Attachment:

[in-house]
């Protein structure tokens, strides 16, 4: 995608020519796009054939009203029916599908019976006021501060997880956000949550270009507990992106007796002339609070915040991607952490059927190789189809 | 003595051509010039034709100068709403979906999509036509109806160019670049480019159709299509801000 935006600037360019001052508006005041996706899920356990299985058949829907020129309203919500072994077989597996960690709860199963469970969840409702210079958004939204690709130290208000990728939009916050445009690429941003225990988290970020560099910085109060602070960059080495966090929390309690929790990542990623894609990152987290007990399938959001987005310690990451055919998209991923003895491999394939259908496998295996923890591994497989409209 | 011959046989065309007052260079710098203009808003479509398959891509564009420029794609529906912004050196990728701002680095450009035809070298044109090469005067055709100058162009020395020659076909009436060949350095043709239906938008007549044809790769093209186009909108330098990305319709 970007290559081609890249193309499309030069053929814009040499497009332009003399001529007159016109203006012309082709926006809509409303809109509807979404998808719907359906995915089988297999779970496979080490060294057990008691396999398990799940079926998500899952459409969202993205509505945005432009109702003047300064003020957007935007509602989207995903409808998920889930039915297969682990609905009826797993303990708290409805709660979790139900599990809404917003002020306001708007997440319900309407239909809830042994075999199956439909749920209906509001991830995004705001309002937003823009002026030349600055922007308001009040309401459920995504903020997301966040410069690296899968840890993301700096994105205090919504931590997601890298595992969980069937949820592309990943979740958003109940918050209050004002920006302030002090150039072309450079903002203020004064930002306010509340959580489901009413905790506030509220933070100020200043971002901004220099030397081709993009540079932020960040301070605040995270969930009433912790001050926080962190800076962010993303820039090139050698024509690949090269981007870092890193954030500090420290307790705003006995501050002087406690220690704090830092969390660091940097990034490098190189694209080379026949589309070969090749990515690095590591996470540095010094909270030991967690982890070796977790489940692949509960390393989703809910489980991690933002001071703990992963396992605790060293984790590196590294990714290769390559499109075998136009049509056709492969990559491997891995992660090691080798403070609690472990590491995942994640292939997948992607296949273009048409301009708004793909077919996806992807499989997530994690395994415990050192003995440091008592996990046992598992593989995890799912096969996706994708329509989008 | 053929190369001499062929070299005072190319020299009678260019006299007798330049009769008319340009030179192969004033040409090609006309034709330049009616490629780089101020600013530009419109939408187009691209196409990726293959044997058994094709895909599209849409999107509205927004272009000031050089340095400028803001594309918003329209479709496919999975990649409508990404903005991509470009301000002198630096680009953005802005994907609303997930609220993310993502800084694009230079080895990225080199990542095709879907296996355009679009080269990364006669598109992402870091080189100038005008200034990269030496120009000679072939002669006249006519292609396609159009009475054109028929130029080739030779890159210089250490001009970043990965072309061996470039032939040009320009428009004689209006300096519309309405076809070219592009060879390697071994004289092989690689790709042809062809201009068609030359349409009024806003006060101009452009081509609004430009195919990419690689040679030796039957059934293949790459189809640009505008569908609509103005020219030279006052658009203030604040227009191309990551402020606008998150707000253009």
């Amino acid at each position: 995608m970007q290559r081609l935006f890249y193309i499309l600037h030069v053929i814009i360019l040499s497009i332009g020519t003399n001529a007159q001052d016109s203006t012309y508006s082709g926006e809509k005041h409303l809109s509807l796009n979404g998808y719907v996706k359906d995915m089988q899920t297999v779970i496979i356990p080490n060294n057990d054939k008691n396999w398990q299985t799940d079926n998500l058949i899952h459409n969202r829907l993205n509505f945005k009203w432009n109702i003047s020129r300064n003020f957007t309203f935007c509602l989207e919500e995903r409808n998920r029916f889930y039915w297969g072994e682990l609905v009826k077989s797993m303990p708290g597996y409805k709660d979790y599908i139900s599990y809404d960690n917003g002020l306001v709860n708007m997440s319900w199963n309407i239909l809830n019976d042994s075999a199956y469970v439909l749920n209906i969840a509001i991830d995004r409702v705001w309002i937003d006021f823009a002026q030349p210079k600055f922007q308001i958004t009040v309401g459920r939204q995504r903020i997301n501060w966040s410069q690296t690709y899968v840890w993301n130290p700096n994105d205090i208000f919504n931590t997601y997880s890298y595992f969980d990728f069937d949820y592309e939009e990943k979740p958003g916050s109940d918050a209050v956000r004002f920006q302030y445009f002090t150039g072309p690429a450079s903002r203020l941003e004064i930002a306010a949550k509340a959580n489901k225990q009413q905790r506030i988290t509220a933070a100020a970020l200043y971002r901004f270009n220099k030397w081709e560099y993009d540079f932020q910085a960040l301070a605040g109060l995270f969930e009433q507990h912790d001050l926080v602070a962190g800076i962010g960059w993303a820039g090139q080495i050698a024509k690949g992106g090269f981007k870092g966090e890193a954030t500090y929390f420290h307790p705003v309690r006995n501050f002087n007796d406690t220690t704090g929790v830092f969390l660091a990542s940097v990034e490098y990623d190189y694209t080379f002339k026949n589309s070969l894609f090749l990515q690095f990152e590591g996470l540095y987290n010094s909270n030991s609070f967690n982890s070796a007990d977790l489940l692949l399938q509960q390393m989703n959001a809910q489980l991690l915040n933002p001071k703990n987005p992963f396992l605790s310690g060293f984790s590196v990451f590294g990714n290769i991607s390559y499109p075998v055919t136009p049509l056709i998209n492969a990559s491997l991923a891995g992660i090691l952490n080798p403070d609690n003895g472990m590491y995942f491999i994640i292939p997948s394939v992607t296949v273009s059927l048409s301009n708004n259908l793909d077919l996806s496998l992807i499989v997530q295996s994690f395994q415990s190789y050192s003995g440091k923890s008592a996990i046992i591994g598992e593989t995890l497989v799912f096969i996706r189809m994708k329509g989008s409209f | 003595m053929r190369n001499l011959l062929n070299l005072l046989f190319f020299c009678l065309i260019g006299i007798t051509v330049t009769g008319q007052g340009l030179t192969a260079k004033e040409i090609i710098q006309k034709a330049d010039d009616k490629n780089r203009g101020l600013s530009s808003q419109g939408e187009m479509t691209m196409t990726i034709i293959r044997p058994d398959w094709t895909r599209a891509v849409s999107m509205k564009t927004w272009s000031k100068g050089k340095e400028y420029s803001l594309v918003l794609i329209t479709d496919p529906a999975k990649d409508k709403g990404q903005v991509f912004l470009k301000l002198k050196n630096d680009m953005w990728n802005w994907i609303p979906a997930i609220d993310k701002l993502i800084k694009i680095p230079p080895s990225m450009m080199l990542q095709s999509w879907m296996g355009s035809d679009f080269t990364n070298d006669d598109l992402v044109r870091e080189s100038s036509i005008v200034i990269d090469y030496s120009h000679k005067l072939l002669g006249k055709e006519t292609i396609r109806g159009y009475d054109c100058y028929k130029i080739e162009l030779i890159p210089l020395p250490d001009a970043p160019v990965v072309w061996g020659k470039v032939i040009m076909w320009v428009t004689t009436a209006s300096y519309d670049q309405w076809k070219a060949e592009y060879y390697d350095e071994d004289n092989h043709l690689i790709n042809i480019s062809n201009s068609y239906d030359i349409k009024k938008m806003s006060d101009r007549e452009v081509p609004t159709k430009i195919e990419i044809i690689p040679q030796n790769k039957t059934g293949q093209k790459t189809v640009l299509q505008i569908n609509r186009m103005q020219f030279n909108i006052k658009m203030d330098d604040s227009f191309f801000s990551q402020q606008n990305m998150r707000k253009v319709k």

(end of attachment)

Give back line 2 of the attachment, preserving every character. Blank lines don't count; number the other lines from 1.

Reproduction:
């Protein structure tokens, strides 16, 4: 995608020519796009054939009203029916599908019976006021501060997880956000949550270009507990992106007796002339609070915040991607952490059927190789189809 | 003595051509010039034709100068709403979906999509036509109806160019670049480019159709299509801000 935006600037360019001052508006005041996706899920356990299985058949829907020129309203919500072994077989597996960690709860199963469970969840409702210079958004939204690709130290208000990728939009916050445009690429941003225990988290970020560099910085109060602070960059080495966090929390309690929790990542990623894609990152987290007990399938959001987005310690990451055919998209991923003895491999394939259908496998295996923890591994497989409209 | 011959046989065309007052260079710098203009808003479509398959891509564009420029794609529906912004050196990728701002680095450009035809070298044109090469005067055709100058162009020395020659076909009436060949350095043709239906938008007549044809790769093209186009909108330098990305319709 970007290559081609890249193309499309030069053929814009040499497009332009003399001529007159016109203006012309082709926006809509409303809109509807979404998808719907359906995915089988297999779970496979080490060294057990008691396999398990799940079926998500899952459409969202993205509505945005432009109702003047300064003020957007935007509602989207995903409808998920889930039915297969682990609905009826797993303990708290409805709660979790139900599990809404917003002020306001708007997440319900309407239909809830042994075999199956439909749920209906509001991830995004705001309002937003823009002026030349600055922007308001009040309401459920995504903020997301966040410069690296899968840890993301700096994105205090919504931590997601890298595992969980069937949820592309990943979740958003109940918050209050004002920006302030002090150039072309450079903002203020004064930002306010509340959580489901009413905790506030509220933070100020200043971002901004220099030397081709993009540079932020960040301070605040995270969930009433912790001050926080962190800076962010993303820039090139050698024509690949090269981007870092890193954030500090420290307790705003006995501050002087406690220690704090830092969390660091940097990034490098190189694209080379026949589309070969090749990515690095590591996470540095010094909270030991967690982890070796977790489940692949509960390393989703809910489980991690933002001071703990992963396992605790060293984790590196590294990714290769390559499109075998136009049509056709492969990559491997891995992660090691080798403070609690472990590491995942994640292939997948992607296949273009048409301009708004793909077919996806992807499989997530994690395994415990050192003995440091008592996990046992598992593989995890799912096969996706994708329509989008 | 053929190369001499062929070299005072190319020299009678260019006299007798330049009769008319340009030179192969004033040409090609006309034709330049009616490629780089101020600013530009419109939408187009691209196409990726293959044997058994094709895909599209849409999107509205927004272009000031050089340095400028803001594309918003329209479709496919999975990649409508990404903005991509470009301000002198630096680009953005802005994907609303997930609220993310993502800084694009230079080895990225080199990542095709879907296996355009679009080269990364006669598109992402870091080189100038005008200034990269030496120009000679072939002669006249006519292609396609159009009475054109028929130029080739030779890159210089250490001009970043990965072309061996470039032939040009320009428009004689209006300096519309309405076809070219592009060879390697071994004289092989690689790709042809062809201009068609030359349409009024806003006060101009452009081509609004430009195919990419690689040679030796039957059934293949790459189809640009505008569908609509103005020219030279006052658009203030604040227009191309990551402020606008998150707000253009």